Pour that into stockpot along with bay leaves, peppercorns, thyme and parsley. Cover with cold water, allowing 3-4 inches of water over the vegetables.
Simmer on low heat for 5-6 hours; strain and use immediately, or store in the refrigerator.
Source: Christine Adrian Miller, Kitchen Essentials Classes
Vegetarian Baked Quinoa
Yield: 12 servings
3 cups raw quinoa
8 cups Roasted Vegetable Stock (see
1 medium yellow onion, diced
2 tablespoons unsalted butter
1 teaspoon curry powder
1/2 teaspoon ground coriander
1 small pie pumpkin (about 1 1/2 pounds)
3 peeled and seeded roasted red peppers
1 1/2 cups heavy cream
5 large eggs
4 ounces fresh goat cheese, divided
Salt and pepper, to taste
2 tablespoons fresh thyme leaves
Place quinoa in pot with stock and cook until tender. Place diced onion in heated sauté pan with 2 tablespoons butter. Add curry powder and ground coriander, and cook on medium to release aromas. Combine with quinoa and set aside.
Preheat oven to 400 degrees. Peel seed and slice a small pie pumpkin. In shallow pan, roast 20-30 minutes until tender. Set aside to cool. Peel and seed peppers and cut into large pieces.
In medium bowl, combine heavy cream, eggs and 2 ounces fresh goat cheese.
Reduce oven to 350 degrees. Spray 9-inch baking pan with olive oil. Arrange in layers quinoa mixture, sliced pumpkin, more quinoa mixture and red pepper, salting layers to taste. Continue to layer until the pan is full to within an inch of the top. Pour egg and cream mixture over top. Cover with foil and bake 30-40 minutes, or until eggs set. Remove foil and return to oven 10-15 minutes to brown top. Remove from oven and let sit 15 minutes. Cut and serve.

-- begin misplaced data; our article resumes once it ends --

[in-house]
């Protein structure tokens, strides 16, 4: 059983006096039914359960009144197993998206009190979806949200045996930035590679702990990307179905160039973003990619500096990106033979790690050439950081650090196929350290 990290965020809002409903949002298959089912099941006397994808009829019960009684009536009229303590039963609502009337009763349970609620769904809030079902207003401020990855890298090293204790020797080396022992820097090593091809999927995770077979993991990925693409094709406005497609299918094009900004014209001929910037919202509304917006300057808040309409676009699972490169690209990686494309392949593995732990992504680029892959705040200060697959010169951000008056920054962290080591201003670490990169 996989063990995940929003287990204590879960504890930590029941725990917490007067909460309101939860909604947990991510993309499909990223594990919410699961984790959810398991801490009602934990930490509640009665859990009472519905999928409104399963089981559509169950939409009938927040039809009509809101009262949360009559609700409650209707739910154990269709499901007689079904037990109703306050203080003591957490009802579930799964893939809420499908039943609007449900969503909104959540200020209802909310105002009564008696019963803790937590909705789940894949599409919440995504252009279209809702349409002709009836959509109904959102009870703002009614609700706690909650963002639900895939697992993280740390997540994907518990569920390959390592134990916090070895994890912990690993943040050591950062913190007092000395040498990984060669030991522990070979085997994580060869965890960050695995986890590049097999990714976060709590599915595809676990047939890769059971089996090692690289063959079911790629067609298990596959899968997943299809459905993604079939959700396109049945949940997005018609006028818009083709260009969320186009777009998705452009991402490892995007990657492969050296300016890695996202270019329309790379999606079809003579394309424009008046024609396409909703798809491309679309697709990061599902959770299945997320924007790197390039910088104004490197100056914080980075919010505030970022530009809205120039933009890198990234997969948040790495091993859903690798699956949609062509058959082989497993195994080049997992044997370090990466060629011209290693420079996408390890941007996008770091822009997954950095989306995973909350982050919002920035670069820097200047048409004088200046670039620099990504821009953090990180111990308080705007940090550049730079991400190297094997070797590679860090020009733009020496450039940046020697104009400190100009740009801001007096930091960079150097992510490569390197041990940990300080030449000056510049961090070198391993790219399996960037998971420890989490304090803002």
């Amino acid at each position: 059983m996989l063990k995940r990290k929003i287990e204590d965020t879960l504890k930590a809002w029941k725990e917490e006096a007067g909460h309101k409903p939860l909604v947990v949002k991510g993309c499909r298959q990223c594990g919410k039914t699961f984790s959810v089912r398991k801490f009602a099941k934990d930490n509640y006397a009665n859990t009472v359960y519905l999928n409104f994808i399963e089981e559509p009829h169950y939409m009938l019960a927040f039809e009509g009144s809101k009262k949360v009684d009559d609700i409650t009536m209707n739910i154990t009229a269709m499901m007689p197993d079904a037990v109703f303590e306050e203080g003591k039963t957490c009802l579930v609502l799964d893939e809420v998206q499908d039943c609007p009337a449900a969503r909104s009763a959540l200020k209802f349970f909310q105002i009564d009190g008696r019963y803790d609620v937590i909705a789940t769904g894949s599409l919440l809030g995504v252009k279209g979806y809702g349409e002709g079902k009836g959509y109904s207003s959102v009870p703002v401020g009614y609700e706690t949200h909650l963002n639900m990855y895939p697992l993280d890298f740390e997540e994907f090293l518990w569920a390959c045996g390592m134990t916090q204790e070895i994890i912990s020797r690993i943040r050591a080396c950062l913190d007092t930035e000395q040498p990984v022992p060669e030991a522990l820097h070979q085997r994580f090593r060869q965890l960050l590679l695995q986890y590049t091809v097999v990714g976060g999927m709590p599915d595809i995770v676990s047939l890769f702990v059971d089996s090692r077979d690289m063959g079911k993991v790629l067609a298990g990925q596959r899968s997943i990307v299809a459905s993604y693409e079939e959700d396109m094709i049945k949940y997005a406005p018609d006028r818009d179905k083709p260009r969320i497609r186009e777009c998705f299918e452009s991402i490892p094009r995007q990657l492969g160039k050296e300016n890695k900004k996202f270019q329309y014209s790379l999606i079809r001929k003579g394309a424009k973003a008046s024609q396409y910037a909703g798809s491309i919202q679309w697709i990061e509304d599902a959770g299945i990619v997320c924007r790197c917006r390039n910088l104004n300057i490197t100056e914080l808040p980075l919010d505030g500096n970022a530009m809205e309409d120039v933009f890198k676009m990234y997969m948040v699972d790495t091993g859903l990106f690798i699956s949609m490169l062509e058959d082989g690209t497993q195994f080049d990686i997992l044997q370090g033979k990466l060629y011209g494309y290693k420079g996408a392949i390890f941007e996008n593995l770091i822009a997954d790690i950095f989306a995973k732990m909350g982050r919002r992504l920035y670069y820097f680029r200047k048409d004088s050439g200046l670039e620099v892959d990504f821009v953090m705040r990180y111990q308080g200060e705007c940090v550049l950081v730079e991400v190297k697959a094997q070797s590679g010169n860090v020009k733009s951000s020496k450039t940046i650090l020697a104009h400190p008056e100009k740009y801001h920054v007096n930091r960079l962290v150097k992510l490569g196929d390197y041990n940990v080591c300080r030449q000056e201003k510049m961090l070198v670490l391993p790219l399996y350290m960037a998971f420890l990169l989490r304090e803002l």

Source: Christine Adrian Miller, Kitchen Essentials Classes
Northern Indian Sabji Curry
Yield: 4-6 servings
1/4 cup oil
1 tablespoon tumeric
1 tablespoon cayenne pepper
1 teaspoon cumin
1 tablespoon coriander
1 teaspoon black pepper
1 tablespoon madras curry powder (optional)
1 large white onion, chopped
3 cloves fresh garlic, peeled and minced
3 peeled white potatoes, cut in quarters
4 large carrots, peeled, cut in 1 1/2-inch pieces
2 cups cauliflower flowerets (preferably fresh)
1 cup green peas
1 cup green beans
1 cup chopped green cabbage
2 large tomatoes, chopped
Salt, to taste
Cooked brown rice and mango chutney
In cast iron cooking pot, over high heat, add oil, turmeric, cayenne pepper, cumin, coriander seed and black pepper, plus curry powder, if using.
Add onions and garlic and cook until light golden brown. Stir in potato chunks, carrots, cauliflower flowerets, green peas, green beans and cabbage.
Stir moderately at high heat until vegetables are mostly tender and cooked. Then add tomatoes. Turn down to a simmer. Cover and continue cooking until mixture becomes saucy. Add salt to taste.
Serve over cooked brown rice with mango chutney as a condiment.
Source: Holly Arnold Kinney